Social Media: The Digital Layer of Your Identity

For my final blog in this series on social media and how it influences the way we communicate and interact with one another, I decided to take a look at how social media makes us feel and how our perceptions of other people’s lives on social media influence the way we perceive ourselves.

I’ve used various forms of social media since about 2003. I’m a self-proclaimed internet junkie, most people who know me well would agree.  My experience using social media has been, in general, a positive experience. I’ve stayed connected to friends that moved across the country, or to another country entirely. I’ve established and maintained relationships in the music industry simply from exchanging Facebook information at music festivals. I’ve also been able to keep track of my nephews and my niece as they go through the stages of infancy, toddler, and early childhood. All of those things are positive aspects of using social media. The internet breaks down geographical barriers. It allows us to insert ourselves into other people’s lives without being intrusive, as long as the content of your friends and families lives are posted on the internet.

However, through my own experience I’ve noticed that during times when I am not feeling great about myself, I tend to envy the lives of other people when I’m using social media. That vacation to Europe that your friend is going on, a major job update from a high school friend that you expected to be “doing better” than pops into your news feed, a friend finding their soul mate and posting every minuscule update of their life together distracts you as your are recovering from a major break-up, and the list goes on. It’s easy to get wrapped up in other people’s lives, especially when you are not in a pleasant state of mind.

More than ever, research is being conducted and published regarding how social media influences our lives and shapes the way we interact with one another. An article I just read from Indiana University claims, “[T]his analysis contributes to a growing body of evidence that social media may be harmful to users who ‘overindulge’ in these services since it’s nearly impossible to escape negative comparisons to their friends’ popularity and happiness,” 

John Bollen explains his findings after data-mining Twitter.  I am somewhat shocked to hear some of Indiana University’s findings. I would have guessed that the more deeply connected someone is to social media, and the higher number of people that we interact with, would cause a negative effect but in fact it is the opposite. Perhaps the model of social media consumption is creating a false sense of happiness that is only being propped up by the dopamine purging loop that Facebook, Instagram and Twitter put us in (I discussed this topic in my last blog if you want to learn more about that topic).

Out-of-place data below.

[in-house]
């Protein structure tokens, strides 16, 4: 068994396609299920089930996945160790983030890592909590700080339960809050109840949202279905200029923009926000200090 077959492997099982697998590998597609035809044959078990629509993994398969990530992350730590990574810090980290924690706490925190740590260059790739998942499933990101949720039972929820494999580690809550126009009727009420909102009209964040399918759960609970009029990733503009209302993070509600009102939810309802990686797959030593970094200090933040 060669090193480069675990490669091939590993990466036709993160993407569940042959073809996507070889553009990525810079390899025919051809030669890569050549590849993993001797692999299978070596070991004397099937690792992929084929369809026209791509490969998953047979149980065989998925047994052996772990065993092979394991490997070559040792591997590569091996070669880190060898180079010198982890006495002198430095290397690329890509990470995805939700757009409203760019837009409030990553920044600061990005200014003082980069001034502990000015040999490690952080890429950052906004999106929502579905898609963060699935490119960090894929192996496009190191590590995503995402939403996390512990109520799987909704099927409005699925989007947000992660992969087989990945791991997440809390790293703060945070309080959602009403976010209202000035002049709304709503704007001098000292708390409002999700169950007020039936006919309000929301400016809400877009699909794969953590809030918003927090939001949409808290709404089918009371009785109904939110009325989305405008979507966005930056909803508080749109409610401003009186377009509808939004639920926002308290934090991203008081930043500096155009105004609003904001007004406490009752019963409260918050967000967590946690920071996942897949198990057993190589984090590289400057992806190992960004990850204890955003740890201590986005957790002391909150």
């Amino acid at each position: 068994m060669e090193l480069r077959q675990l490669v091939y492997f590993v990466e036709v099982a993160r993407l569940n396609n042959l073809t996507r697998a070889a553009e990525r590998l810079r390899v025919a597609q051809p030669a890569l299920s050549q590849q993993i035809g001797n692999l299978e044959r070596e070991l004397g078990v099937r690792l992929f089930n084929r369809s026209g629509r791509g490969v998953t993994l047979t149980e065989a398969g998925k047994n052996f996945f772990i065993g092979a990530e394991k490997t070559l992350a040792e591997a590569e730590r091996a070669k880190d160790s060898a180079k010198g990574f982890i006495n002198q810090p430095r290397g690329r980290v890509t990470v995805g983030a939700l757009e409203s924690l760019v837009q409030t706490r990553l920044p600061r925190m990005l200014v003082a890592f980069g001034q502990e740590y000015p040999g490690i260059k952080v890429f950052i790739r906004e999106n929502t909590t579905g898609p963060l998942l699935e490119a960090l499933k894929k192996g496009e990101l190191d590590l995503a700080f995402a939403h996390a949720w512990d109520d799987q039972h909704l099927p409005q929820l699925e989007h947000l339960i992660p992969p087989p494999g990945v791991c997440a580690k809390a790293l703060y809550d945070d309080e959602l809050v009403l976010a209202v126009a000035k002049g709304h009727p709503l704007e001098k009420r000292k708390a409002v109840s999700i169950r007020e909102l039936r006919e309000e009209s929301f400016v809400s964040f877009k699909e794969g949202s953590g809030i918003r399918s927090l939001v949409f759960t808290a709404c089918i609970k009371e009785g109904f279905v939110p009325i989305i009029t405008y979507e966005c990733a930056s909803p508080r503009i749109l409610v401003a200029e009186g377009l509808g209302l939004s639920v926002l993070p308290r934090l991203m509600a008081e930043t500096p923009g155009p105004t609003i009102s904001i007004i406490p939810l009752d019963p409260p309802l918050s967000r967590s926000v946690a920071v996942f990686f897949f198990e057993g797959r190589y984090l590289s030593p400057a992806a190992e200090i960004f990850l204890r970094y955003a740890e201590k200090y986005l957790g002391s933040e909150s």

All of that being said, I think that social media is a useful tool for professionals and individuals for their social life. I can’t sit here and say that it’s all bad or it’s all good. A quote from Quarry’s Communication for Another Development chapter links in well with the topic at hand. “Like a chameleon, communication is embedded in international development. It changes color to reflect the development thinking of the day…”

I believe this quote ties into social media’s influence on our perception of other people because social media’s use is multifaceted so our behavior on said social media must be multifaceted. I also believe that if we focus on the positive reasons why we use social media and mitigate our time spent on social media when our objective is done (i.e. catch up with friends, see what’s going on in the sports/music/entertainment/political world, or say “hi” to a few friends) then we log off and actually live our life we can avoid this phenomena of social media induced depression and envy.

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